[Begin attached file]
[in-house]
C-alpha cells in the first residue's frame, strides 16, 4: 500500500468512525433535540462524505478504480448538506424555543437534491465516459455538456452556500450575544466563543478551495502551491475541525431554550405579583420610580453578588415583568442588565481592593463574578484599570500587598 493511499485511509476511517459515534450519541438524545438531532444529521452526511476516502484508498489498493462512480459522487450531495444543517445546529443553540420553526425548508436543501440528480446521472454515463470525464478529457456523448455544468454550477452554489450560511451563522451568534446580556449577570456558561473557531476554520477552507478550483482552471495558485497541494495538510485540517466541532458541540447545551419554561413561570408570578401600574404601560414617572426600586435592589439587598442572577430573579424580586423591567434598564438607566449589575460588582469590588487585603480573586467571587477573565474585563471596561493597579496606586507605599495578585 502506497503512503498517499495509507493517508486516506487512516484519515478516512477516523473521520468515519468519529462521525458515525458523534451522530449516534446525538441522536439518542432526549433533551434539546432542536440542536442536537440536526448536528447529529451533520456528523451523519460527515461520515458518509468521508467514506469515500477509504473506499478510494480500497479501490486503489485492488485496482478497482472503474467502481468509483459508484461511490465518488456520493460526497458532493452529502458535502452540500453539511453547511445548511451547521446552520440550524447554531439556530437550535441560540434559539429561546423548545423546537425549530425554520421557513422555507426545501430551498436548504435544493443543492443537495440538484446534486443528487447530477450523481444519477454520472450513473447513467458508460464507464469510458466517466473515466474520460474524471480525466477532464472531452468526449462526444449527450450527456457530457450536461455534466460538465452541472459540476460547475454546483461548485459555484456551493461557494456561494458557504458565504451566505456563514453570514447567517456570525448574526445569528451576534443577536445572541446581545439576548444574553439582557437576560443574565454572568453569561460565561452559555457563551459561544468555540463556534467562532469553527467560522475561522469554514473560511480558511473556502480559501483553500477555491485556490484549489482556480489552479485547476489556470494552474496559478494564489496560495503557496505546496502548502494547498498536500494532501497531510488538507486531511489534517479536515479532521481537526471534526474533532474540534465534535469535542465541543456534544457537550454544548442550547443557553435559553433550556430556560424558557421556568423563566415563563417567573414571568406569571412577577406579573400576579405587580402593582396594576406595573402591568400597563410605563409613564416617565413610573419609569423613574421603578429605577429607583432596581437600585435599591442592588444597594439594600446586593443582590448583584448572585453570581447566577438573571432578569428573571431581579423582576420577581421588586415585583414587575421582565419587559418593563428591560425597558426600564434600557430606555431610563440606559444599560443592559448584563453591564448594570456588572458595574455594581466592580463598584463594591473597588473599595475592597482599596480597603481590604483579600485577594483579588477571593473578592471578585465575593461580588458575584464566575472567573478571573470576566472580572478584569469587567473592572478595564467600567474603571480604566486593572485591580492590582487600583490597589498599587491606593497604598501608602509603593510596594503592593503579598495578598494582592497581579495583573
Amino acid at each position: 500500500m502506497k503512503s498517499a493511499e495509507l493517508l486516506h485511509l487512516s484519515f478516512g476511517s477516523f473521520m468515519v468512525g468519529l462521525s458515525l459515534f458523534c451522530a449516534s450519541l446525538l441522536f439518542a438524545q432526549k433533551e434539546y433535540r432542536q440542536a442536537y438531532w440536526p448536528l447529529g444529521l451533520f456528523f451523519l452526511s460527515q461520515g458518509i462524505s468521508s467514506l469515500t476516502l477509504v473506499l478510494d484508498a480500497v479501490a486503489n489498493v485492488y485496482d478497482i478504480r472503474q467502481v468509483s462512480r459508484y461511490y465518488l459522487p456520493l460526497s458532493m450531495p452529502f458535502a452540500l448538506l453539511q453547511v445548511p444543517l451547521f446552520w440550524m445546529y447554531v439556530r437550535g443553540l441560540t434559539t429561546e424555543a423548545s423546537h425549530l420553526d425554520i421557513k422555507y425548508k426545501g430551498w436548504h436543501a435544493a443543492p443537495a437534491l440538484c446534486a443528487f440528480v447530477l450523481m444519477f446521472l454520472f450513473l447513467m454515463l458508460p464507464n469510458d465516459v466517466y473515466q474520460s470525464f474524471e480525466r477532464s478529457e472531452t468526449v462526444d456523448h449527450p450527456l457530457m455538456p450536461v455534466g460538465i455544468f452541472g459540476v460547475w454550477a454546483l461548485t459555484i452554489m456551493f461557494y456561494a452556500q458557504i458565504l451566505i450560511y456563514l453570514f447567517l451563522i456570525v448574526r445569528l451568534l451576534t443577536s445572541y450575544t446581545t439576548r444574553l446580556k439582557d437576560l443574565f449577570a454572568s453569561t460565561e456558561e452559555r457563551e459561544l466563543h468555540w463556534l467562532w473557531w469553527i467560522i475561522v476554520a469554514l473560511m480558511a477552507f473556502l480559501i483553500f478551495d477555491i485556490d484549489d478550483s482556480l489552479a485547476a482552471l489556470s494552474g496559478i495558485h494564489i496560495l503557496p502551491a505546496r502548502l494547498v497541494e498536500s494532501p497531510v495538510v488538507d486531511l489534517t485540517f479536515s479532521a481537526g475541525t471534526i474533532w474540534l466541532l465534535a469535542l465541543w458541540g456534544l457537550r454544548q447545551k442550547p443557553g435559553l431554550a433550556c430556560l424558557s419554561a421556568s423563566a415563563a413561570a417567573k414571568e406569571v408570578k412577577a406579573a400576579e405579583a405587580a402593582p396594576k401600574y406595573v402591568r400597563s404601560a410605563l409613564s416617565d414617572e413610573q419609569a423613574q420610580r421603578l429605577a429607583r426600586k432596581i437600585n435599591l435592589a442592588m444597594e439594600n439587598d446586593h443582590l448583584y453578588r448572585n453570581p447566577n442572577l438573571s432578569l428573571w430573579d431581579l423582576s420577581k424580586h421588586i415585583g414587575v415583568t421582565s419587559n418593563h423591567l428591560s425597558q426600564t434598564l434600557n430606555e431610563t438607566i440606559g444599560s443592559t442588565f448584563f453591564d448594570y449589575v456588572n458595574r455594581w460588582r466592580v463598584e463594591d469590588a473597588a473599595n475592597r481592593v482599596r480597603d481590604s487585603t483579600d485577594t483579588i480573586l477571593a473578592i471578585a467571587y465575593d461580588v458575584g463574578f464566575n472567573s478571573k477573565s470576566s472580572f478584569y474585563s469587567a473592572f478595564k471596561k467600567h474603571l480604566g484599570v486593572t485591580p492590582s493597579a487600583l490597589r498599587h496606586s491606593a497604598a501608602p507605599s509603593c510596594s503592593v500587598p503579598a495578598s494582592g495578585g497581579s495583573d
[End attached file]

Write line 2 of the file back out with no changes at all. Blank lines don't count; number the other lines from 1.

C-alpha cells in the first residue's frame, strides 16, 4: 500500500468512525433535540462524505478504480448538506424555543437534491465516459455538456452556500450575544466563543478551495502551491475541525431554550405579583420610580453578588415583568442588565481592593463574578484599570500587598 493511499485511509476511517459515534450519541438524545438531532444529521452526511476516502484508498489498493462512480459522487450531495444543517445546529443553540420553526425548508436543501440528480446521472454515463470525464478529457456523448455544468454550477452554489450560511451563522451568534446580556449577570456558561473557531476554520477552507478550483482552471495558485497541494495538510485540517466541532458541540447545551419554561413561570408570578401600574404601560414617572426600586435592589439587598442572577430573579424580586423591567434598564438607566449589575460588582469590588487585603480573586467571587477573565474585563471596561493597579496606586507605599495578585 502506497503512503498517499495509507493517508486516506487512516484519515478516512477516523473521520468515519468519529462521525458515525458523534451522530449516534446525538441522536439518542432526549433533551434539546432542536440542536442536537440536526448536528447529529451533520456528523451523519460527515461520515458518509468521508467514506469515500477509504473506499478510494480500497479501490486503489485492488485496482478497482472503474467502481468509483459508484461511490465518488456520493460526497458532493452529502458535502452540500453539511453547511445548511451547521446552520440550524447554531439556530437550535441560540434559539429561546423548545423546537425549530425554520421557513422555507426545501430551498436548504435544493443543492443537495440538484446534486443528487447530477450523481444519477454520472450513473447513467458508460464507464469510458466517466473515466474520460474524471480525466477532464472531452468526449462526444449527450450527456457530457450536461455534466460538465452541472459540476460547475454546483461548485459555484456551493461557494456561494458557504458565504451566505456563514453570514447567517456570525448574526445569528451576534443577536445572541446581545439576548444574553439582557437576560443574565454572568453569561460565561452559555457563551459561544468555540463556534467562532469553527467560522475561522469554514473560511480558511473556502480559501483553500477555491485556490484549489482556480489552479485547476489556470494552474496559478494564489496560495503557496505546496502548502494547498498536500494532501497531510488538507486531511489534517479536515479532521481537526471534526474533532474540534465534535469535542465541543456534544457537550454544548442550547443557553435559553433550556430556560424558557421556568423563566415563563417567573414571568406569571412577577406579573400576579405587580402593582396594576406595573402591568400597563410605563409613564416617565413610573419609569423613574421603578429605577429607583432596581437600585435599591442592588444597594439594600446586593443582590448583584448572585453570581447566577438573571432578569428573571431581579423582576420577581421588586415585583414587575421582565419587559418593563428591560425597558426600564434600557430606555431610563440606559444599560443592559448584563453591564448594570456588572458595574455594581466592580463598584463594591473597588473599595475592597482599596480597603481590604483579600485577594483579588477571593473578592471578585465575593461580588458575584464566575472567573478571573470576566472580572478584569469587567473592572478595564467600567474603571480604566486593572485591580492590582487600583490597589498599587491606593497604598501608602509603593510596594503592593503579598495578598494582592497581579495583573